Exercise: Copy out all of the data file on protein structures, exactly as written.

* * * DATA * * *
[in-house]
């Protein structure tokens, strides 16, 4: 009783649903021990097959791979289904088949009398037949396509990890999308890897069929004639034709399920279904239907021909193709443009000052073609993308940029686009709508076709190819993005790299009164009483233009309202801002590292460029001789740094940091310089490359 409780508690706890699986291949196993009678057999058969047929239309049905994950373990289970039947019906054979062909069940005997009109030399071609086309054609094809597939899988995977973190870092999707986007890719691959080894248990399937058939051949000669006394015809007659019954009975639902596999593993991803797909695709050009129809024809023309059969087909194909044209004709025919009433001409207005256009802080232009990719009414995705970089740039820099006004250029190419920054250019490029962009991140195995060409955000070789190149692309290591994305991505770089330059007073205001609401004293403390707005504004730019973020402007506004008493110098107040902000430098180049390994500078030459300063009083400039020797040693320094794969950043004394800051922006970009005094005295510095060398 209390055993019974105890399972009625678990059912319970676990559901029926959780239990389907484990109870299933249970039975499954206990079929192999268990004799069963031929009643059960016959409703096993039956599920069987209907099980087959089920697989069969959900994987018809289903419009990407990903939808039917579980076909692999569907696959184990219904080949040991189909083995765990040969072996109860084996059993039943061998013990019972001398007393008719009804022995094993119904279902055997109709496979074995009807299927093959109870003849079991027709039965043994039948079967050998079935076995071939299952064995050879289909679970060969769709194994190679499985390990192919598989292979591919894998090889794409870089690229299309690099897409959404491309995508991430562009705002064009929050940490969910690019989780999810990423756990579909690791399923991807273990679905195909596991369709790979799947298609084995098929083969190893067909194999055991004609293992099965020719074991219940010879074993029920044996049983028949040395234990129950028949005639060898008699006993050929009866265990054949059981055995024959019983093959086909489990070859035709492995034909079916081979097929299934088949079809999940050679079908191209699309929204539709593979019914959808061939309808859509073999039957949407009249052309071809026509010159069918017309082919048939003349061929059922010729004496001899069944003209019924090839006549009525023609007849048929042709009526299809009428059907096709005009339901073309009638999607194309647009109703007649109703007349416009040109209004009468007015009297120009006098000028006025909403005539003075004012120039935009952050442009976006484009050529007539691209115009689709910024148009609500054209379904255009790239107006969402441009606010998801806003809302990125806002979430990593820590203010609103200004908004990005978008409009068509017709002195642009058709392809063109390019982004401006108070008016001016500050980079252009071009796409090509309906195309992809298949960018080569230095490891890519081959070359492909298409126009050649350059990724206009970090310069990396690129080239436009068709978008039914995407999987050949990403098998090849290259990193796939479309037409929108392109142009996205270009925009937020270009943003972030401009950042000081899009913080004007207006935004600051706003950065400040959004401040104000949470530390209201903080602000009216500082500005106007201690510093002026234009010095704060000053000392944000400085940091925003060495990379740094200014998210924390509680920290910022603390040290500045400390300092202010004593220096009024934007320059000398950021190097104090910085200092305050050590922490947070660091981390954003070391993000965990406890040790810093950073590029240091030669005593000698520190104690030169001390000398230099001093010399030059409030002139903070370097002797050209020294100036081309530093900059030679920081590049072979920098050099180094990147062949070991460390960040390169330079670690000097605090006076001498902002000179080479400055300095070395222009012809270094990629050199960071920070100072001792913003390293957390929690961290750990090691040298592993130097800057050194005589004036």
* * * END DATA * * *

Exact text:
[in-house]
């Protein structure tokens, strides 16, 4: 009783649903021990097959791979289904088949009398037949396509990890999308890897069929004639034709399920279904239907021909193709443009000052073609993308940029686009709508076709190819993005790299009164009483233009309202801002590292460029001789740094940091310089490359 409780508690706890699986291949196993009678057999058969047929239309049905994950373990289970039947019906054979062909069940005997009109030399071609086309054609094809597939899988995977973190870092999707986007890719691959080894248990399937058939051949000669006394015809007659019954009975639902596999593993991803797909695709050009129809024809023309059969087909194909044209004709025919009433001409207005256009802080232009990719009414995705970089740039820099006004250029190419920054250019490029962009991140195995060409955000070789190149692309290591994305991505770089330059007073205001609401004293403390707005504004730019973020402007506004008493110098107040902000430098180049390994500078030459300063009083400039020797040693320094794969950043004394800051922006970009005094005295510095060398 209390055993019974105890399972009625678990059912319970676990559901029926959780239990389907484990109870299933249970039975499954206990079929192999268990004799069963031929009643059960016959409703096993039956599920069987209907099980087959089920697989069969959900994987018809289903419009990407990903939808039917579980076909692999569907696959184990219904080949040991189909083995765990040969072996109860084996059993039943061998013990019972001398007393008719009804022995094993119904279902055997109709496979074995009807299927093959109870003849079991027709039965043994039948079967050998079935076995071939299952064995050879289909679970060969769709194994190679499985390990192919598989292979591919894998090889794409870089690229299309690099897409959404491309995508991430562009705002064009929050940490969910690019989780999810990423756990579909690791399923991807273990679905195909596991369709790979799947298609084995098929083969190893067909194999055991004609293992099965020719074991219940010879074993029920044996049983028949040395234990129950028949005639060898008699006993050929009866265990054949059981055995024959019983093959086909489990070859035709492995034909079916081979097929299934088949079809999940050679079908191209699309929204539709593979019914959808061939309808859509073999039957949407009249052309071809026509010159069918017309082919048939003349061929059922010729004496001899069944003209019924090839006549009525023609007849048929042709009526299809009428059907096709005009339901073309009638999607194309647009109703007649109703007349416009040109209004009468007015009297120009006098000028006025909403005539003075004012120039935009952050442009976006484009050529007539691209115009689709910024148009609500054209379904255009790239107006969402441009606010998801806003809302990125806002979430990593820590203010609103200004908004990005978008409009068509017709002195642009058709392809063109390019982004401006108070008016001016500050980079252009071009796409090509309906195309992809298949960018080569230095490891890519081959070359492909298409126009050649350059990724206009970090310069990396690129080239436009068709978008039914995407999987050949990403098998090849290259990193796939479309037409929108392109142009996205270009925009937020270009943003972030401009950042000081899009913080004007207006935004600051706003950065400040959004401040104000949470530390209201903080602000009216500082500005106007201690510093002026234009010095704060000053000392944000400085940091925003060495990379740094200014998210924390509680920290910022603390040290500045400390300092202010004593220096009024934007320059000398950021190097104090910085200092305050050590922490947070660091981390954003070391993000965990406890040790810093950073590029240091030669005593000698520190104690030169001390000398230099001093010399030059409030002139903070370097002797050209020294100036081309530093900059030679920081590049072979920098050099180094990147062949070991460390960040390169330079670690000097605090006076001498902002000179080479400055300095070395222009012809270094990629050199960071920070100072001792913003390293957390929690961290750990090691040298592993130097800057050194005589004036």